â€œShe reinforced my faith,â€ David says with tears welling in his eyes.
â€œI was saved because of her,â€ Teresa adds, but Marlana quickly clarifies what her mother said.
â€œI didnâ€™t save her. Jesus did,â€ Marlana says.
Itâ€™s a ready answer from a young lady who is blessed by God and blesses people. And make no mistake, sheâ€™s a huge fan of gospel music, citing singer Shirley Caesar as a favorite. Marlana has sung with The Crabb Family and met Bill Gaither.As we talked for the better part of an hour, it became obvious that Marlana believes God continues to direct her ministry. She says she loves being blind because God made her that way and she wants to stay that way. Remember that she learned to put melodies together on a piano at age two? She eventually learned to form chords and now plays the piano or a keyboard to accompany herself in concerts. It prompted nationally-known journalist Maria Shriver to ask Marlana if she was self-taught. Marlana answered, â€œNo, Iâ€™m God-taught.â€
â€œBill, heâ€™s pretty nice and pretty funny,â€ Marlana remembers.
She says she loves being blind because God made her that way and she wants to stay that way until she gets to Heaven. â€œThe first face I will see will be Jesus,â€ she says.
And as we talked about her upcoming concert at Graefenburg Christian Church, Marlana said, â€œI am excited to be able to sing at your church.â€
But that brings us full circle to Marlanaâ€™s rendition of The National Anthem. She loves her country and has been featured at many military events. She says she would eventually like to schedule an event to be held near the Pentagon on the Fourth of July. â€œI would like to involve all kinds of churches as one nation,â€ she says.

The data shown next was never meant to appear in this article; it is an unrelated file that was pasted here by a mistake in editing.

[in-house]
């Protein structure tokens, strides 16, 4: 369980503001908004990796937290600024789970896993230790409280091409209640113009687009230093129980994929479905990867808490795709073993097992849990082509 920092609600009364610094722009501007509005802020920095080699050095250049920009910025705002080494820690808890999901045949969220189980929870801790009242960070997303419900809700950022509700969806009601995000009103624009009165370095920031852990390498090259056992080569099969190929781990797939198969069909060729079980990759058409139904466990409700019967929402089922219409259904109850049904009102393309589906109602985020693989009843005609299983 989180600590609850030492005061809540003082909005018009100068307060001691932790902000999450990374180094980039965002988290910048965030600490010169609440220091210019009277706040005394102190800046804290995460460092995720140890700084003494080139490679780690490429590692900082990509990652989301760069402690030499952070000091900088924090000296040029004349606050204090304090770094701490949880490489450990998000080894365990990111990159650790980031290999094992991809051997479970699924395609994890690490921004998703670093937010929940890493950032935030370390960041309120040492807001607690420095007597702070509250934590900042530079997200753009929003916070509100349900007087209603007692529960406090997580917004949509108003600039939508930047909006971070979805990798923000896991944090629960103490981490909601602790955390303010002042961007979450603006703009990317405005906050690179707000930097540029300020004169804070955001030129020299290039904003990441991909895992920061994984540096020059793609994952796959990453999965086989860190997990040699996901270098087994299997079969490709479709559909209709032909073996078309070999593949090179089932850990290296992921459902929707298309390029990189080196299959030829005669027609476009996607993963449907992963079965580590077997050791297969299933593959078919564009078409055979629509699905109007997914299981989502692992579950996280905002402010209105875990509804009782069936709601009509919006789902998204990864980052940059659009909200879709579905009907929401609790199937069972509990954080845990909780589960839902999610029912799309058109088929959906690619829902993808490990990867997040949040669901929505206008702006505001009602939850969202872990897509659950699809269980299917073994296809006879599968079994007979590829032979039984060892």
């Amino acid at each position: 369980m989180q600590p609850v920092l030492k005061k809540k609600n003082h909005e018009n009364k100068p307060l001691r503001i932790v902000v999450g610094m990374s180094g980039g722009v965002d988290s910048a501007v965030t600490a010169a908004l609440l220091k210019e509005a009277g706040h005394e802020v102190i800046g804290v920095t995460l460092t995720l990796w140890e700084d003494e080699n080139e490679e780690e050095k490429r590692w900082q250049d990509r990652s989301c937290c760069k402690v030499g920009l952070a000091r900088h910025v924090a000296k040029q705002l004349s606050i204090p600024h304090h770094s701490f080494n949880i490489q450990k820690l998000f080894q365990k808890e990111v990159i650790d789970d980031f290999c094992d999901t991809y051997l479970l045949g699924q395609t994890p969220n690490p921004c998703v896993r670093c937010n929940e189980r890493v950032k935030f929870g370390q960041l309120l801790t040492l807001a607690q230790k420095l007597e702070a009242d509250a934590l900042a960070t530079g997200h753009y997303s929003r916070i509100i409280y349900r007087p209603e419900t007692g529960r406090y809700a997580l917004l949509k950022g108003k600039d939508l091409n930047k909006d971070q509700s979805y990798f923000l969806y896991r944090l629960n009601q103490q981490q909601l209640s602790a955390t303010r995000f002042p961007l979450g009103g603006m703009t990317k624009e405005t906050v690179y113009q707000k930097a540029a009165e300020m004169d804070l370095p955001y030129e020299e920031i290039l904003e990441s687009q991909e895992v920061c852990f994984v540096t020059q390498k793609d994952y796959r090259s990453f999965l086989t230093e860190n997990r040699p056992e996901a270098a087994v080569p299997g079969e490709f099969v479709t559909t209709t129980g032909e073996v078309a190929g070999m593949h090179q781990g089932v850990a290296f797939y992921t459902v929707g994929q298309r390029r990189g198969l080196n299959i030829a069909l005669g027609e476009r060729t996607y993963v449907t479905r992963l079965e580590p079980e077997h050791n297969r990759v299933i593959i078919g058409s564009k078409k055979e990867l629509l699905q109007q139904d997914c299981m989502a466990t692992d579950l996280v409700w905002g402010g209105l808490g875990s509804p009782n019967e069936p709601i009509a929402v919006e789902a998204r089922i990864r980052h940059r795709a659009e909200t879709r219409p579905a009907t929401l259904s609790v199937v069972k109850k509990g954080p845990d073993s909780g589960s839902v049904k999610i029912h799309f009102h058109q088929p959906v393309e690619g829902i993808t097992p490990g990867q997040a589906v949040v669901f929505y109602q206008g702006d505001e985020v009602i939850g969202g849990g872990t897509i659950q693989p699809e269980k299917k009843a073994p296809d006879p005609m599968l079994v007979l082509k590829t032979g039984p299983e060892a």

It comes back to the advice she gave President Trump when she met him in 2017.
Marlana remembers the moment, â€œI told him Jesus Christ and Godâ€™s Word are what will make America great again.â€
For other appearances by Marlana VanHoose, seeÂ www.littlemarlana.com. Â We will also post her appearances in Kentucky and surrounding states on the calendar at KentuckySings.com
By John Herndon
First published by Kentucky Sings! on June 6th, 2019
John Herndon is a regular contributor to SGNScoops Magazine
John Herndon is a writer for SGNScoops Magazine and also has a website called KentuckySings. John is a Kentucky native who was raised listening to gospel music. As a child, the Sunday morning routine always included the Gospel Singing Jubilee and his summers were filled with all-day-singings-and-dinner-on-the-ground listening to local groups just about every Sunday. He remembers seeing The Prophets at his county fair when he was seven years old and eventually, he became a huge fan of The Oak Ridge Boys, The Imperials and J.D. Sumner and the Stamps. John spent 20 years in the located ministry and during this time, he began writing local sports for The Anderson News in Lawrenceburg, Ky. For the last 16 years, he has been the full-time sports editor of that paper. John has won over 100 awards from the Kentucky Press Association, the Society of Professional Journalists and Landmark Community Newspapers. He loves listening to gospel music or playing one of his guitars. John lives in Lawrenceburg with his wife, Stephanie, and 17-year-old daughter. He has three grown children and four grandchildren.